The world renowned collection of printing artefacts at the Plantin Moretus museum in Antwerp includes some sixty two complete type moulds ranging in date from the sixteenth to the eighteenth century. The mould listed as GI 48 is particularly interesting. It is simple in form but beautifully made and appears to be the oldest in the collection and perhaps the oldest in the world. It is made in brass and follows the German or Flemish pattern but with an unusual funnel shaped jet. It still has what seem to be its original woods which call to mind the moulds pictured by Jost Ammon in his 1568 Book of trades. In 1997 I made measurements and drawings of the GI 48 mould in order to make the copy above. It works very satisfactorily.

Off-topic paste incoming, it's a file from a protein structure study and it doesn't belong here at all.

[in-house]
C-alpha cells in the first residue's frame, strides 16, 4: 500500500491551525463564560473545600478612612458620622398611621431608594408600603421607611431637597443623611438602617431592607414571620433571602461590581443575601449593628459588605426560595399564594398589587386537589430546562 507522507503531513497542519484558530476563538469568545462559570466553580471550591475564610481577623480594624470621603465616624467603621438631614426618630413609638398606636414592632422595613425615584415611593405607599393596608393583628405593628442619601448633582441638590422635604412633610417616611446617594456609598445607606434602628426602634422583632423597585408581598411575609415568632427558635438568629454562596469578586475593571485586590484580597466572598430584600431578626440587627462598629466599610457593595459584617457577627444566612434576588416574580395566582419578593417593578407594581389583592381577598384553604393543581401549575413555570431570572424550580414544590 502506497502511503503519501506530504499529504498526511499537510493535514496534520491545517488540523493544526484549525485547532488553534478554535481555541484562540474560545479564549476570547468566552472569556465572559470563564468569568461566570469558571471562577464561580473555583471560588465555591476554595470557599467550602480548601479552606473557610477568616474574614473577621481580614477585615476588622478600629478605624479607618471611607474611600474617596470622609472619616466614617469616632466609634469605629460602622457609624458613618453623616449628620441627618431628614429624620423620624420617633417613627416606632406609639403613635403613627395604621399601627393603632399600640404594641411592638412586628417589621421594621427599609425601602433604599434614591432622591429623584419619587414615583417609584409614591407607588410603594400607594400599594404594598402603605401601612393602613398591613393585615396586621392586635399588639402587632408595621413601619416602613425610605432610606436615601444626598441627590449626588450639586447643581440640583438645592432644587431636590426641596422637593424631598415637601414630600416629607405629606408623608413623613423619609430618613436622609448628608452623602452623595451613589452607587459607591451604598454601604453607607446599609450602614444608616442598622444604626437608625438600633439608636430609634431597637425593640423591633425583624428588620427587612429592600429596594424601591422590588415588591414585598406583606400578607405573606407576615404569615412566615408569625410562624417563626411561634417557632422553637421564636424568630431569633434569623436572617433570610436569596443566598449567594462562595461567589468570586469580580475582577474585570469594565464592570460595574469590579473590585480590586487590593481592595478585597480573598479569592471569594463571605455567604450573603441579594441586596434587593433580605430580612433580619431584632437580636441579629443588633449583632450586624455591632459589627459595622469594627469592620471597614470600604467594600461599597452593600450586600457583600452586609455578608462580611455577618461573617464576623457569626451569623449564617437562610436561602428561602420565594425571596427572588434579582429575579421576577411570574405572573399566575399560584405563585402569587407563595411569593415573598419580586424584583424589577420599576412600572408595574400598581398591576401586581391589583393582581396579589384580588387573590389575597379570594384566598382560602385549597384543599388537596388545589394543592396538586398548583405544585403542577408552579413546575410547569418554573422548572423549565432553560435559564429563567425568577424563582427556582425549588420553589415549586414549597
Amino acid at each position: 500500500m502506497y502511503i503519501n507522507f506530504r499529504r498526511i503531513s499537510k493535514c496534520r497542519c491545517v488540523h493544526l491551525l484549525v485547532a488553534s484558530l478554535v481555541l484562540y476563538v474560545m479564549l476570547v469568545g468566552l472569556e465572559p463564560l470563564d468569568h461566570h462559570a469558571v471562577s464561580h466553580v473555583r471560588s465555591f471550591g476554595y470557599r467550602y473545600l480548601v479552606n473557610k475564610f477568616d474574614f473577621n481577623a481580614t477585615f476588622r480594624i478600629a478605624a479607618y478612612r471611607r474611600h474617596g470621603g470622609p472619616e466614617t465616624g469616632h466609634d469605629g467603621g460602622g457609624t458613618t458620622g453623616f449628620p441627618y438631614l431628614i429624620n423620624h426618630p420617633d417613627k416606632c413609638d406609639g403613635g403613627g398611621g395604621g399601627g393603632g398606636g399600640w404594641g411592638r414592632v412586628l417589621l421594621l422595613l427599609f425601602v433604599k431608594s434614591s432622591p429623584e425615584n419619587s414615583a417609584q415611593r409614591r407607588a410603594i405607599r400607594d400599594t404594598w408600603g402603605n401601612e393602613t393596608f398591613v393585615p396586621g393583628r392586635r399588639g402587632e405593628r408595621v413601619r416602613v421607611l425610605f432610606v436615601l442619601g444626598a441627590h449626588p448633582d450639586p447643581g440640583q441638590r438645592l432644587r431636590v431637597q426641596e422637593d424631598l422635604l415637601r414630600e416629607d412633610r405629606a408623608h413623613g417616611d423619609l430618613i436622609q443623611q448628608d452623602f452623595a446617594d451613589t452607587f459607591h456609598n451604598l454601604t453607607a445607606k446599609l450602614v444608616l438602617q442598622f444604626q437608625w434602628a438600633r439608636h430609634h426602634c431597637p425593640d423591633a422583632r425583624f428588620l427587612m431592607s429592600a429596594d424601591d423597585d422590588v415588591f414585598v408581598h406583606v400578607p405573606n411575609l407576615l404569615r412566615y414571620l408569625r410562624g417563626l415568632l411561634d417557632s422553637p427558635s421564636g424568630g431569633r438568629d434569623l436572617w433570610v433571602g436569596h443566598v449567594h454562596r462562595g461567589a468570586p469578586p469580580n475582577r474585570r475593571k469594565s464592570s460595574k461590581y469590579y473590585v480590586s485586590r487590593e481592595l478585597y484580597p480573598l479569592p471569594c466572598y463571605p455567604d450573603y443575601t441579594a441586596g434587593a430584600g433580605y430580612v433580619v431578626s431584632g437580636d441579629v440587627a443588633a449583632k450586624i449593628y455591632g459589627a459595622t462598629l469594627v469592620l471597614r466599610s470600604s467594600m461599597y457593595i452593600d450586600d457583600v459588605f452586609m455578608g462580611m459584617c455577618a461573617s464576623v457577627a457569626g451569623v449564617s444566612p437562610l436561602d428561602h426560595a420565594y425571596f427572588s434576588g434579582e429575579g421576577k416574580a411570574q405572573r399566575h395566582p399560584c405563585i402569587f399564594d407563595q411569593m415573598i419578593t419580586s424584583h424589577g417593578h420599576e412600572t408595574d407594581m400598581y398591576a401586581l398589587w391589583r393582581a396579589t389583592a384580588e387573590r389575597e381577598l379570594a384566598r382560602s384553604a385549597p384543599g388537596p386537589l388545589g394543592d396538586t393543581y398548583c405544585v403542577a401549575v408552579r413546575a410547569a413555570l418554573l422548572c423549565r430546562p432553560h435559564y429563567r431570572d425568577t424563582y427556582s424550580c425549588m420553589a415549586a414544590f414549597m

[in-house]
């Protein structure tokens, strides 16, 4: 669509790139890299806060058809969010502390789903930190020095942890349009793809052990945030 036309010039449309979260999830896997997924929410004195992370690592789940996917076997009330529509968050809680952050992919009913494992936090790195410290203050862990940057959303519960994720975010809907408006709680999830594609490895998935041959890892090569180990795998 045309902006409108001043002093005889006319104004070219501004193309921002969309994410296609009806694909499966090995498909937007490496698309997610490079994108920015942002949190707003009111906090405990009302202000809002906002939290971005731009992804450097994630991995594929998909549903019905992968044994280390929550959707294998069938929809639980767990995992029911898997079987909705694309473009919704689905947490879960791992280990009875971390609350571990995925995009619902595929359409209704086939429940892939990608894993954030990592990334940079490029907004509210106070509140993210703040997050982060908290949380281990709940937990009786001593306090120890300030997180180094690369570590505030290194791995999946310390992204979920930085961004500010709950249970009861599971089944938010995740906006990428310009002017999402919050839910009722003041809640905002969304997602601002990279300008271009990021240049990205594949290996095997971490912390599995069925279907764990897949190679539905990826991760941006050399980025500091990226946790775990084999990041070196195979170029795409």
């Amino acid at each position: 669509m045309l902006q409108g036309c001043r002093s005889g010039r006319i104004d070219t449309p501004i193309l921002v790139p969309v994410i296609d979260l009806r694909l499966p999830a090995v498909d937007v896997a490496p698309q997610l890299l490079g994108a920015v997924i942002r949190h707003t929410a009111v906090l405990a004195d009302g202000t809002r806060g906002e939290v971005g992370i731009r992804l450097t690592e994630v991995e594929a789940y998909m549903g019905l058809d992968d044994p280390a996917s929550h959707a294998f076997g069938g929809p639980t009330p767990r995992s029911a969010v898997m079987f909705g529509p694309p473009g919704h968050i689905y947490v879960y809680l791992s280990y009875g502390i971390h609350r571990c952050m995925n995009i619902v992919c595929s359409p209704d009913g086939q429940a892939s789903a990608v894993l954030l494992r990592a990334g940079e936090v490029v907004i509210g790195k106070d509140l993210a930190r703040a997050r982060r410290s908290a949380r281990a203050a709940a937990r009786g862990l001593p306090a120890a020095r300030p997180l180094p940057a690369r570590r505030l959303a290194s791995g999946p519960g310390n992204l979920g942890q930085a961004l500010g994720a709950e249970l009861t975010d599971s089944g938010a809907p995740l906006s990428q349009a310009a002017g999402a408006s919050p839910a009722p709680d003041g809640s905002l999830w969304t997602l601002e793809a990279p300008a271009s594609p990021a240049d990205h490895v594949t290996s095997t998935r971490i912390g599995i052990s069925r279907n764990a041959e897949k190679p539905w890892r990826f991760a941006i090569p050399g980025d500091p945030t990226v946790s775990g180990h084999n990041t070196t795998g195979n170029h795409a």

In Ammons woodcut several moulds can be seen on the shelf at top right with pyramidal shaped woods reminiscent of GI 48 but without the spring for holding the matrix in place. However, this image is suspect in other respects. Would anyone risk pouring molten type metal from an overlarge ladle over his or her lap?